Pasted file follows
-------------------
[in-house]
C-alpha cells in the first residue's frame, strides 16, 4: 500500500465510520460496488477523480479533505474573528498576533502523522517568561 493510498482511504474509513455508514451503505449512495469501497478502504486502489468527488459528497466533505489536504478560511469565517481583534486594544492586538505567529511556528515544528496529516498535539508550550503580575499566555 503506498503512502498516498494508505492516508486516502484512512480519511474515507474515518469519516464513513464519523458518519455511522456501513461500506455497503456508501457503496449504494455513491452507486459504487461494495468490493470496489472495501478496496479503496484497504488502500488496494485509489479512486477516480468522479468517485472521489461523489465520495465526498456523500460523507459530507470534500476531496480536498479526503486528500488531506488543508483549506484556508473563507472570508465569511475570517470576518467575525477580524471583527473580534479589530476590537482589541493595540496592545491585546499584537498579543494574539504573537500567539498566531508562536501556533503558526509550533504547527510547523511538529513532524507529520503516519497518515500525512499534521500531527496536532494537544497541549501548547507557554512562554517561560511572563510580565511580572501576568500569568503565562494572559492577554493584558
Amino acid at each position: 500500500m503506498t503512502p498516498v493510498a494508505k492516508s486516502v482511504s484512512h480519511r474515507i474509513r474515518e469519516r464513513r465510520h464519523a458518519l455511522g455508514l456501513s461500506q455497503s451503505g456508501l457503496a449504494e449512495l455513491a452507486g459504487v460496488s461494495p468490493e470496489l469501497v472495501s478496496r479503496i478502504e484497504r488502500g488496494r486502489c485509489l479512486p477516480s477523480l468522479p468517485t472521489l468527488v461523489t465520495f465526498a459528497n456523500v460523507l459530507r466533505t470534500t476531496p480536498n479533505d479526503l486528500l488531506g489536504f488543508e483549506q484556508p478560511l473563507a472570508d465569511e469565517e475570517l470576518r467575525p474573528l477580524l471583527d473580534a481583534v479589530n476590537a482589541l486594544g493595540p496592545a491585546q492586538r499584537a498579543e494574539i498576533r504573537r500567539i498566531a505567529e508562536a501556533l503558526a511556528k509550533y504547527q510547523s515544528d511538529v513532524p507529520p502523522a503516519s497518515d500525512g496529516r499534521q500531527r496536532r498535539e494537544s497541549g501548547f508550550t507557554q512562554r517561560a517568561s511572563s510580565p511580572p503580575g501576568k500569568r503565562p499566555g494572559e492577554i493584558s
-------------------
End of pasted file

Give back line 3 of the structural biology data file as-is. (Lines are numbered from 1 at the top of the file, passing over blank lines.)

Amino acid at each position: 500500500m503506498t503512502p498516498v493510498a494508505k492516508s486516502v482511504s484512512h480519511r474515507i474509513r474515518e469519516r464513513r465510520h464519523a458518519l455511522g455508514l456501513s461500506q455497503s451503505g456508501l457503496a449504494e449512495l455513491a452507486g459504487v460496488s461494495p468490493e470496489l469501497v472495501s478496496r479503496i478502504e484497504r488502500g488496494r486502489c485509489l479512486p477516480s477523480l468522479p468517485t472521489l468527488v461523489t465520495f465526498a459528497n456523500v460523507l459530507r466533505t470534500t476531496p480536498n479533505d479526503l486528500l488531506g489536504f488543508e483549506q484556508p478560511l473563507a472570508d465569511e469565517e475570517l470576518r467575525p474573528l477580524l471583527d473580534a481583534v479589530n476590537a482589541l486594544g493595540p496592545a491585546q492586538r499584537a498579543e494574539i498576533r504573537r500567539i498566531a505567529e508562536a501556533l503558526a511556528k509550533y504547527q510547523s515544528d511538529v513532524p507529520p502523522a503516519s497518515d500525512g496529516r499534521q500531527r496536532r498535539e494537544s497541549g501548547f508550550t507557554q512562554r517561560a517568561s511572563s510580565p511580572p503580575g501576568k500569568r503565562p499566555g494572559e492577554i493584558s